Anyway, the most interesting relationship is not the coincidence in time, but the fact that China started in a state that might be seen as less ripe for a reform than eastern Europe. Since Tiananmen however, Chinese “Communism” has walked on a path that might have been taken by eastern European and Soviet reform communists. Surprisingly, the combination of economical reforms and political immobility (see for example my review of the Deng Xiaoping biography by Felix Lee, in German) has evolved much beyond what had been done in Europe in the years preceding 1989. Comparing the challenges here and there, then and now, promises to be gratifying: Why did the economical reforms give consistent results in China but not in the Soviet area? What can be learnt from the events of 1989 – either from the perspective of those who want to preserve the dominance of the Communist party or the perspective of those who dream of its demise? In the book as well as in the minds of the game designers and, no doubt, in those of the Chinese leaders of today, there’s a recurring quote from Alexis de Tocqueville (relating to Ancien Régime France):
“… the most critical moment for bad governments is the one which witnesses their first steps toward reform.”
Finally there’s another personal reason to be attracted towards the subject of 1989: Being born in the 1960s, I have witnessed the era before and the one after that fateful year for an approximately equal amount of time. Unlike many younger friends, I remember clearly how it felt to be a progressive or even a Socialist and to have an assertive Communist movement as your competitor and partner. Those first 25 years of my life shape the way I look towards the actions of Western countries today, be it invading foreign countries, spying on and harassing their own citizens and building walls against people fleeing from their countries.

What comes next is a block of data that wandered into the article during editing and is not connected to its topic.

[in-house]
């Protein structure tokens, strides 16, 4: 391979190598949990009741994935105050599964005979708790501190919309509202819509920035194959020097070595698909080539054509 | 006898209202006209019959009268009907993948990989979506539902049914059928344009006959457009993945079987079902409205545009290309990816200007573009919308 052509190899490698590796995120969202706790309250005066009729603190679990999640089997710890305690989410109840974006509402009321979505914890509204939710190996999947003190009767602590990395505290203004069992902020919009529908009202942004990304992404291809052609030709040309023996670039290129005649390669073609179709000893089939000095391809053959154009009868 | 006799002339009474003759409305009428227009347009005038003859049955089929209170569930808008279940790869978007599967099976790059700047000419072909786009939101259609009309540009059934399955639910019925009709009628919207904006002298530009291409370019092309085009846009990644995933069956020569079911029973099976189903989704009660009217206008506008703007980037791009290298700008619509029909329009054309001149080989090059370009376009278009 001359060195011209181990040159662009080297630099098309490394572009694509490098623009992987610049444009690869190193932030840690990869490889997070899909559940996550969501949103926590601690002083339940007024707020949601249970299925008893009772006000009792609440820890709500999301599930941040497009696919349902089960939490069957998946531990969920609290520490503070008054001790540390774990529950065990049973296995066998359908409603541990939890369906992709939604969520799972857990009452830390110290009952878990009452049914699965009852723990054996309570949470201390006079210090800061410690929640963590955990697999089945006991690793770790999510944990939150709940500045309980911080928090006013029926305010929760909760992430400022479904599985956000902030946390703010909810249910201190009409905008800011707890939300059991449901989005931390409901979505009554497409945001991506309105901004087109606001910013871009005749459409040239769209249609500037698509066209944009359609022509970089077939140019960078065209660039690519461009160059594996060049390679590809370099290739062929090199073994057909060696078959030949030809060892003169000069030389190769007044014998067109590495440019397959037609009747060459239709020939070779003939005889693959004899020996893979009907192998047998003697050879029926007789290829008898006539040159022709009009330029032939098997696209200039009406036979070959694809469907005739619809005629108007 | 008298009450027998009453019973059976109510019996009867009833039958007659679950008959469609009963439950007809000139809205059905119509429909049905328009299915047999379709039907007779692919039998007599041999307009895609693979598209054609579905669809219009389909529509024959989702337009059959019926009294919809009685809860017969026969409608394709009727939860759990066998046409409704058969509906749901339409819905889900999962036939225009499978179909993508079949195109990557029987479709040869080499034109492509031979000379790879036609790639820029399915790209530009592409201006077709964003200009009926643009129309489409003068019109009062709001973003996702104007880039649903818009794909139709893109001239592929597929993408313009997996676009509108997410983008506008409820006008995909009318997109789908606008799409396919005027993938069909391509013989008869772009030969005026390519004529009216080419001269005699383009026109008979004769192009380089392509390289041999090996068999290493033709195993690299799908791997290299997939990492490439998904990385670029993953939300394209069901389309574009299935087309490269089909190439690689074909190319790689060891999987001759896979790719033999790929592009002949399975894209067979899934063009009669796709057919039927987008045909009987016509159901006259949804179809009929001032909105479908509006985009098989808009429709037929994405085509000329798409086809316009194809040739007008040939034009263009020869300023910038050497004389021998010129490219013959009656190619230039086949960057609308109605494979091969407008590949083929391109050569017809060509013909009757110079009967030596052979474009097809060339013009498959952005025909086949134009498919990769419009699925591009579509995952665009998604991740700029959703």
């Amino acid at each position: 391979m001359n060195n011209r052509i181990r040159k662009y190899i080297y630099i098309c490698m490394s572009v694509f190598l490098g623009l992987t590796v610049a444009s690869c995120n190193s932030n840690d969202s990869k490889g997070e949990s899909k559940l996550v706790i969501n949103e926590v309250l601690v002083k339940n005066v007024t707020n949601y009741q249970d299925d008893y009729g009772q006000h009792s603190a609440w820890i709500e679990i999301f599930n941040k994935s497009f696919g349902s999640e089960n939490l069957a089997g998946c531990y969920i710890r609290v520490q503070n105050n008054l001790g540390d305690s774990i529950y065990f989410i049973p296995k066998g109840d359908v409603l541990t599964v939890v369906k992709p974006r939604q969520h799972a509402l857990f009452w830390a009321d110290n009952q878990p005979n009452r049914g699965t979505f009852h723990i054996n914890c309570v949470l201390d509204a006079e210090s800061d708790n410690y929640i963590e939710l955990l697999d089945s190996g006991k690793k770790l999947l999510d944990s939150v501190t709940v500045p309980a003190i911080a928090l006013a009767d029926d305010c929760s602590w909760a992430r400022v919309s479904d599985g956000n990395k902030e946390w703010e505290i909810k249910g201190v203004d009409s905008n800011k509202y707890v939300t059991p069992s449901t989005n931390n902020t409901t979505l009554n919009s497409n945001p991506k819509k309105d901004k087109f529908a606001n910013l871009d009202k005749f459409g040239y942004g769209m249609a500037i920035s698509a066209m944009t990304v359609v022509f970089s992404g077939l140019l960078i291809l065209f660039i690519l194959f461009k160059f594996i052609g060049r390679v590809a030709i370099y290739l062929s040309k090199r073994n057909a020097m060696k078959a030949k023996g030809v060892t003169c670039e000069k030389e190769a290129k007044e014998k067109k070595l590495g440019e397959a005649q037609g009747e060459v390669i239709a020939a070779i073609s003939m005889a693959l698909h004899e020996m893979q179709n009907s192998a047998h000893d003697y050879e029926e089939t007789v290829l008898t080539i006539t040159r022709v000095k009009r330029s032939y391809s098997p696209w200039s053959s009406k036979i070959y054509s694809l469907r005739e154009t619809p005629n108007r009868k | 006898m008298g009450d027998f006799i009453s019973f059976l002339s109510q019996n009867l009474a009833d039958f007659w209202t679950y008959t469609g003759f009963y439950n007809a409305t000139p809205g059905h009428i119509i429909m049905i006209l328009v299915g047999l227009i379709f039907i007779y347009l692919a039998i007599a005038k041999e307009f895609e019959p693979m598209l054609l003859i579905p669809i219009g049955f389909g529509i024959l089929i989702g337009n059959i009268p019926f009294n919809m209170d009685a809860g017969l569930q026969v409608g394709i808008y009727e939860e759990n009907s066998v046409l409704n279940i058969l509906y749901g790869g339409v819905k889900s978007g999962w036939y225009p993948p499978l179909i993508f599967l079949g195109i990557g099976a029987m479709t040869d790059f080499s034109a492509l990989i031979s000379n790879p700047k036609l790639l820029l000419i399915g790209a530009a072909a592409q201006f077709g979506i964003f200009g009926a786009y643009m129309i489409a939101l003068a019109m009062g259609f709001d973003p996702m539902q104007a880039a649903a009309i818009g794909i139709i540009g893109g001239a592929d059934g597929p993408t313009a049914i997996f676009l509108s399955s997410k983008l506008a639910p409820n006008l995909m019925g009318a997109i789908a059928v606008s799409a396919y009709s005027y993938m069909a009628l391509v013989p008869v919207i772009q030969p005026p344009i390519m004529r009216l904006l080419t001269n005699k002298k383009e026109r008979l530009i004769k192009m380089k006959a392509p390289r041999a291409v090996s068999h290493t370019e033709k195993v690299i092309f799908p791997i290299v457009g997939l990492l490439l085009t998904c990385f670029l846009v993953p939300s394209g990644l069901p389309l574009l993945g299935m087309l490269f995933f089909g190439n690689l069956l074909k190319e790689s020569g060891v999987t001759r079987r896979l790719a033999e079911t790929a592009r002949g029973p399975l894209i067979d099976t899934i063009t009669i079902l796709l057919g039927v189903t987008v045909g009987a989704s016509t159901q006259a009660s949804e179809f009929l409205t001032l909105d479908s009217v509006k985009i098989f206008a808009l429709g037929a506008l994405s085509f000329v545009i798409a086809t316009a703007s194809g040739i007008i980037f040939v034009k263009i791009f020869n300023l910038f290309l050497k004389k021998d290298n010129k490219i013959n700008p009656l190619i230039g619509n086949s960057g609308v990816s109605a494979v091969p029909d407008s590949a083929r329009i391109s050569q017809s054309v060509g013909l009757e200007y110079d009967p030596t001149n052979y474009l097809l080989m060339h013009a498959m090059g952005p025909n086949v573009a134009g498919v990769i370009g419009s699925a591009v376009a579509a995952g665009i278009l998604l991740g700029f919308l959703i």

My generation – half cold, half free?
The walls, then and now – justified as a way to protect us!?
During the cold war, those who didn’t wanna choose between freedom and social justice opposed the cynism of the Communists arguing that Western freedom was just a fake. We felt that we were right to criticize the Soviet interventions from Hungary to Afghanistan, the suppression of opponents by the KGB and the Stasi and, as a symbol of the inhumanity of the eastern European Communism, the Berlin Wall and the people shot while passing the frontier.
We were right to criticize. We were wrong to hopes that the end of Communism and of the Cold War would bring along a better world. Clearly, I do not regret the presence of Communism, which in part can be seen as a perversion of socialist ideas. But I may have been over optimistic regarding the possibilities of a “free world”. Or maybe, there was a potential for a better world that has not – not yet? – been realized. The question then would be: What went wrong in 1989?
Working in the lobby of the Hotel Rosatsch, view on the garden with squirrels and redstarts.